Juggling Jellyblubbers


One painting leads to another, and another, and another. Velasquez started it, John Olsen changed it, and I melded it into a slippery oozy painterly mess.  Somehow the egg and the jellyfish became a transluscent clue into my painting re-birth.  Jellyfish have emerged in my drawings of the past, they are at the end of the jetty, gliding just below the surface – transparent water, transparent flesh, ungrabbable.

An old sketch- they were there in the past.

An old sketch- they were there in the past.





Vanishing Views of Port Kembla Stack

The Stack and MM Beach

The Stack and MM Beach

Lately I feel parts of my life are slowly being erased.  This week news that the stack, my stack, is coming down.  It may be an unsightly industrial world blot to a lot of people but it feels part of my history. I have used it as a personal symbol within my artwork as a reference to my family.  The picture above shows the stack, a marker,  to the left and the beach to the right where I scattered my parents ashes together.  A pointer in the landscape.

Sketch looking north to stack from Shellharbour

Sketch looking north to stack from Shellharbour






Port Kembla Stack

The Port Kembla stack pins the coast firmly in place.  It is over 200 metres tall.  My mother and I both attend the school directly underneath.  As a child at lunchtime in the playground we would dare each other to throw our heads back far enough to look to the top and make it look as though it was swaying side to side and we would collapse on the ground, dizzy.


The secret beauty of an industrial town..

The secret beauty of an industrial town..


My mum would glimpse it rising in the distance coming from the north or south and say “There’s the stack. We’re nearly home.”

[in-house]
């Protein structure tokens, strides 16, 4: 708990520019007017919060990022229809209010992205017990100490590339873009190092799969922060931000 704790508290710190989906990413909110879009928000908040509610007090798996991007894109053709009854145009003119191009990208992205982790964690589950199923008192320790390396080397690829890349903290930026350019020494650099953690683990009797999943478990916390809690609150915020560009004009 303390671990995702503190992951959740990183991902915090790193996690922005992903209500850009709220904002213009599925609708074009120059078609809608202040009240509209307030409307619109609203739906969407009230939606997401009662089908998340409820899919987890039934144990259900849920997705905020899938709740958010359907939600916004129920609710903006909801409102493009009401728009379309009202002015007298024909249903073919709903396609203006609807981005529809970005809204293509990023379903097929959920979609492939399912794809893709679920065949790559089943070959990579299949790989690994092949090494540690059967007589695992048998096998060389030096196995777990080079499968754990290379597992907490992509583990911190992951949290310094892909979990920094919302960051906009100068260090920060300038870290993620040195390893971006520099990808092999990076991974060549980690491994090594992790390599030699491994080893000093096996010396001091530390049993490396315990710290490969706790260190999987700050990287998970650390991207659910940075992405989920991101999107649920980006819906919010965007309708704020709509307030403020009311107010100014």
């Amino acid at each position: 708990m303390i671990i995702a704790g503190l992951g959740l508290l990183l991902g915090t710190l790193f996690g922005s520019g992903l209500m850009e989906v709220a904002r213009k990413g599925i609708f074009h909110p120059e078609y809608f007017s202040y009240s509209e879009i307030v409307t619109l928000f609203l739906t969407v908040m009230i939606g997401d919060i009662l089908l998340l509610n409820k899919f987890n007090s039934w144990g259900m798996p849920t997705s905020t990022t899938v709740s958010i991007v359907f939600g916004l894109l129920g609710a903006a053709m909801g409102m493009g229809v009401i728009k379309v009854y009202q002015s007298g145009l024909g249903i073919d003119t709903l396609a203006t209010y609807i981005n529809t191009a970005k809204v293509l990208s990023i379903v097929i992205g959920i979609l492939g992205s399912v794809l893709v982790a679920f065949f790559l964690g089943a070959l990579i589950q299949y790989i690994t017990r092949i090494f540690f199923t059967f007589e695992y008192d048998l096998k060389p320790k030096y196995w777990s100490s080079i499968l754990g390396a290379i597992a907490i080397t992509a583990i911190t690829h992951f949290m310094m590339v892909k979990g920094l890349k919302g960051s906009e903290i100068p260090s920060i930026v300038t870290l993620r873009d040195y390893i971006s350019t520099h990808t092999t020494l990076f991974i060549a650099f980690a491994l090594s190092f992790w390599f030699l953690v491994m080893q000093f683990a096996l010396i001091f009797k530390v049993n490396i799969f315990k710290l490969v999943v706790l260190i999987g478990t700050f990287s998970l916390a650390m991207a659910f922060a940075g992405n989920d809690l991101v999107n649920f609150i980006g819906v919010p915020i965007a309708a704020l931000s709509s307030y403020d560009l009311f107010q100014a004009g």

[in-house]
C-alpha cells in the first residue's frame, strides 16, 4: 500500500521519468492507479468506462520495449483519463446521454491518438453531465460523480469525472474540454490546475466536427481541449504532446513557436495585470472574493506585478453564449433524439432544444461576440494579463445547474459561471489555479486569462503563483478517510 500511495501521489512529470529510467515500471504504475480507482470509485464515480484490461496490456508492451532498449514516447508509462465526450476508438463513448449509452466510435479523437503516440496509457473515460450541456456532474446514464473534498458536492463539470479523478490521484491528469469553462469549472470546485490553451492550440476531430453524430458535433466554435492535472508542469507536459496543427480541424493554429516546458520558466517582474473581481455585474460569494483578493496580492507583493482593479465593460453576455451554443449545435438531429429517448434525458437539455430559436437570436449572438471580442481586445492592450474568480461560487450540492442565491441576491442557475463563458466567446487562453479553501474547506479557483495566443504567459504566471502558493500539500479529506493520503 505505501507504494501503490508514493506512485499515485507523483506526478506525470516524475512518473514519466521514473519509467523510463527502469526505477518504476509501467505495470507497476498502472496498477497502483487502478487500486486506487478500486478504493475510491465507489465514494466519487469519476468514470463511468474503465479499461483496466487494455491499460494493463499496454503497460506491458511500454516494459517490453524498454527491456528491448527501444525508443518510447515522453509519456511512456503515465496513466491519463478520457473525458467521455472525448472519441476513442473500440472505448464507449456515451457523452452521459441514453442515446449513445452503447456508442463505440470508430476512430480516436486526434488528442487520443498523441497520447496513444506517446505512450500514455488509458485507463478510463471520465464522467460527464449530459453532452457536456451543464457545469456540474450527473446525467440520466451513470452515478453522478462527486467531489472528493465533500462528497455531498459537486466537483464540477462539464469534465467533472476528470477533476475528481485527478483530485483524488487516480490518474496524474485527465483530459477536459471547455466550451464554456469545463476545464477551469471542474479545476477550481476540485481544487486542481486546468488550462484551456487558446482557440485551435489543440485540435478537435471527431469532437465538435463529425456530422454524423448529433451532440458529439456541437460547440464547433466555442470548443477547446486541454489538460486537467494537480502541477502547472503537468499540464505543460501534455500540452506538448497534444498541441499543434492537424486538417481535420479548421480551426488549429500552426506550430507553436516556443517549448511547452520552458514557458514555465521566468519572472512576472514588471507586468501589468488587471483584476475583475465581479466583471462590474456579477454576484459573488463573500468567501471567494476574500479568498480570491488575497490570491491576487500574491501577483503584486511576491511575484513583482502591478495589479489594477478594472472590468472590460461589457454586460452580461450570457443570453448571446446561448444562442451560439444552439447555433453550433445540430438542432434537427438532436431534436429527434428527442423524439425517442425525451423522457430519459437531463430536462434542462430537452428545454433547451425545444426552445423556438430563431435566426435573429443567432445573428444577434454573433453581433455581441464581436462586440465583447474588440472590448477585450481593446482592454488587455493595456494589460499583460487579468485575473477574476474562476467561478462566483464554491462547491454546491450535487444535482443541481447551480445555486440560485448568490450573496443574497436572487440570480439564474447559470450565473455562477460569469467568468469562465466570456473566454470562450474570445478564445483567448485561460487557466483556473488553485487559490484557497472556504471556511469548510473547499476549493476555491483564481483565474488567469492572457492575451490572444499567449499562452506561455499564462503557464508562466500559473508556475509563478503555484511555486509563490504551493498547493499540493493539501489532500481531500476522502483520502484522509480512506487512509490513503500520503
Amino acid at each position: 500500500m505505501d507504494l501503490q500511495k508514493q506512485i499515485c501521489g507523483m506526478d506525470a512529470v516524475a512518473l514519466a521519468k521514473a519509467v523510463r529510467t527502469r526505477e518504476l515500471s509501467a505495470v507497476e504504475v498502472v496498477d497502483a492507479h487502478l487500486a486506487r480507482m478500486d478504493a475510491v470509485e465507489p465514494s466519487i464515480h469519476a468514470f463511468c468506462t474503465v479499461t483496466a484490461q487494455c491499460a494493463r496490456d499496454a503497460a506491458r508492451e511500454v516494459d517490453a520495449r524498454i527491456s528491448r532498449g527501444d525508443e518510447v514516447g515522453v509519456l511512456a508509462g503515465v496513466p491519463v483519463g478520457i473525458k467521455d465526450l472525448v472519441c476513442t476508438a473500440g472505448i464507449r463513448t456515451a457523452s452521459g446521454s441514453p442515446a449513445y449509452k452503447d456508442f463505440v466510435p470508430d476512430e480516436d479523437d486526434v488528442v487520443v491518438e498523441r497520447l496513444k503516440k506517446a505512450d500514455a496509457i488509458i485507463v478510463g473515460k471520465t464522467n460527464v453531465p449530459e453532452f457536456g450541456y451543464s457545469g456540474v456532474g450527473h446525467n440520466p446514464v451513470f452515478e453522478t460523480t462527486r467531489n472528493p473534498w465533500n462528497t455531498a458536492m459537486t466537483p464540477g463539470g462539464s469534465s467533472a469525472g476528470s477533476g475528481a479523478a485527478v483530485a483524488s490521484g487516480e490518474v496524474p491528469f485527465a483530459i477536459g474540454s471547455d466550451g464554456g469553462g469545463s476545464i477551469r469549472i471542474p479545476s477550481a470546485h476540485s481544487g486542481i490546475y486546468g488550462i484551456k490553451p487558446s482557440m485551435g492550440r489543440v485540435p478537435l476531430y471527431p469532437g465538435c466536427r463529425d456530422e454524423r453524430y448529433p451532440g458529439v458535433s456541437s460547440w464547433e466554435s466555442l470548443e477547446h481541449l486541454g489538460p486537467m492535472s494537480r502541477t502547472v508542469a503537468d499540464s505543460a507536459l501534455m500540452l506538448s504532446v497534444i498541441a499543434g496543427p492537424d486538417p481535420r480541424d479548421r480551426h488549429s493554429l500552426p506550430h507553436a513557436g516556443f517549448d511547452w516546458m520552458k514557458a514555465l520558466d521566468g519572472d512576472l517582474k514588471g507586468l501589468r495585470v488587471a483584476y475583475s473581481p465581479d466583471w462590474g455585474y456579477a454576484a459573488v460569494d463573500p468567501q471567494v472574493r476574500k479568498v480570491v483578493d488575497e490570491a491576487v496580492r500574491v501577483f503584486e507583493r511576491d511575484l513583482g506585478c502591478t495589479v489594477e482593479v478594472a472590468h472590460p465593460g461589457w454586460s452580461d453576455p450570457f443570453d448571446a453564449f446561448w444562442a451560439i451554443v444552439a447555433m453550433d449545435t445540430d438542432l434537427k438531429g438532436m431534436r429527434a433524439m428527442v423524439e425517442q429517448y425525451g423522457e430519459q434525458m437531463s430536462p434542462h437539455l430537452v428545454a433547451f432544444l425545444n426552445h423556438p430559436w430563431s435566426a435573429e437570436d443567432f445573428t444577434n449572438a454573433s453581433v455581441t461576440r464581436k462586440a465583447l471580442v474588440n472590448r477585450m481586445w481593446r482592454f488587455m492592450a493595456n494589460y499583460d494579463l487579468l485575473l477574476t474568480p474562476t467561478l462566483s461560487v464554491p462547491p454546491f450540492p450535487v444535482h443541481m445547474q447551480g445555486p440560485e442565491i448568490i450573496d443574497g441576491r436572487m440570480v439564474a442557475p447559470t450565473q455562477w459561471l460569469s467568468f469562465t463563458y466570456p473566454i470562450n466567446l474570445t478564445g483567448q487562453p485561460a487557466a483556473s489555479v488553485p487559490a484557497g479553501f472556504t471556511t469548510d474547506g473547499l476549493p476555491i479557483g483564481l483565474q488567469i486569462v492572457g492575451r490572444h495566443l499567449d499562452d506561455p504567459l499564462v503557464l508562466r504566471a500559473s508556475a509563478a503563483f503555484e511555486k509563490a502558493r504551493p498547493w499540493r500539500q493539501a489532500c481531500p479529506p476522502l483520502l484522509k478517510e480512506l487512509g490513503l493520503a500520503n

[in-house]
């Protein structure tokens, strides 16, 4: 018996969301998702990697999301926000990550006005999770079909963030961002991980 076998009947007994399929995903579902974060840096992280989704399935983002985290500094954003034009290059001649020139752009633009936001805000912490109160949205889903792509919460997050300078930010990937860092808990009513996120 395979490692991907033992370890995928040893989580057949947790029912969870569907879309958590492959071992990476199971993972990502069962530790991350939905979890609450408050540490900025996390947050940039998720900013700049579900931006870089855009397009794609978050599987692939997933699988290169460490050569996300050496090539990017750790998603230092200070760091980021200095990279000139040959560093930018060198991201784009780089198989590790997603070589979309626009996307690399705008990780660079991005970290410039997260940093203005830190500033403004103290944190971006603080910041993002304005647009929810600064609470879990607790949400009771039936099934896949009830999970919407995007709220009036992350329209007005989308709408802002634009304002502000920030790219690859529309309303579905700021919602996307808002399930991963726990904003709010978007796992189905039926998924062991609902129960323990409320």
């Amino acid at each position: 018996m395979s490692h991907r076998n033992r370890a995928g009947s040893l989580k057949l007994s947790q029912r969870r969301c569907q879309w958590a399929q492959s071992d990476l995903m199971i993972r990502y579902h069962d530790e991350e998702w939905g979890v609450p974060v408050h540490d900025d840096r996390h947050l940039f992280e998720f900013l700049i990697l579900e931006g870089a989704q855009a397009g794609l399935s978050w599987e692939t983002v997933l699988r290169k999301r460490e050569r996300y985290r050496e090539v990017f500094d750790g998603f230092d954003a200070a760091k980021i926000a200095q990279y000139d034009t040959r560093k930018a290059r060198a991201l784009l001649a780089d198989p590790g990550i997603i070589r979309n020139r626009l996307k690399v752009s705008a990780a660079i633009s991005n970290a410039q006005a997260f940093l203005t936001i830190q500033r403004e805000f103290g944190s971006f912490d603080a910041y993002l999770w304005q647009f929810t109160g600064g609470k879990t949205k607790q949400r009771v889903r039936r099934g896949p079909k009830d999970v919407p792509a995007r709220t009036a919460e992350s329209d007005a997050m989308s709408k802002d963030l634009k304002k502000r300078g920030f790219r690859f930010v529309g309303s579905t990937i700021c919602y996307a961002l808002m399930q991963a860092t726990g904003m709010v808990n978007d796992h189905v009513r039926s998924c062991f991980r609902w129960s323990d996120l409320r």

Commorant Boat

A few years back my boat shed  home was de-bricked and now the green flatness I pass most days still brings back memories.  I wonder after the stack is gone on whether there will be a ghostly sentinel that replaces its existence for me.   Like the twin towers when you catch a glimpse of old footage and it catches your breath, the sky will seem empty in that place.

I have watched a show recently called Vanishing Views where architect Ptolemy Dean sketches landmarks that are disappearing.  He had sketched the Sheffield Cooling Towers prior to demolition.  This week I intend to capture it much as possible.   The event has made me consider views of the imposing chimney and how I would find the right vantage point to paint or sketch from.  Unfortunately the view from the playground is also prohibited as recently the school too has been partly demolished.

The Stack & MM





MM Beach









The Stack and the playground

The Stack and the playground

jellyfish and stack 1

The boat shed, the school and the stack will all be physically removed like an erased De Kooning drawing.

Emus at the Beach

There is a stretch of coastline between Kiama and Gerringong on the NSW South Coast that is stunningly beautiful. Taking a walk up and over these hills for 6 km is no easy feat but when you are constantly stopped in your tracks by amazing sights it takes the pain away from your calves.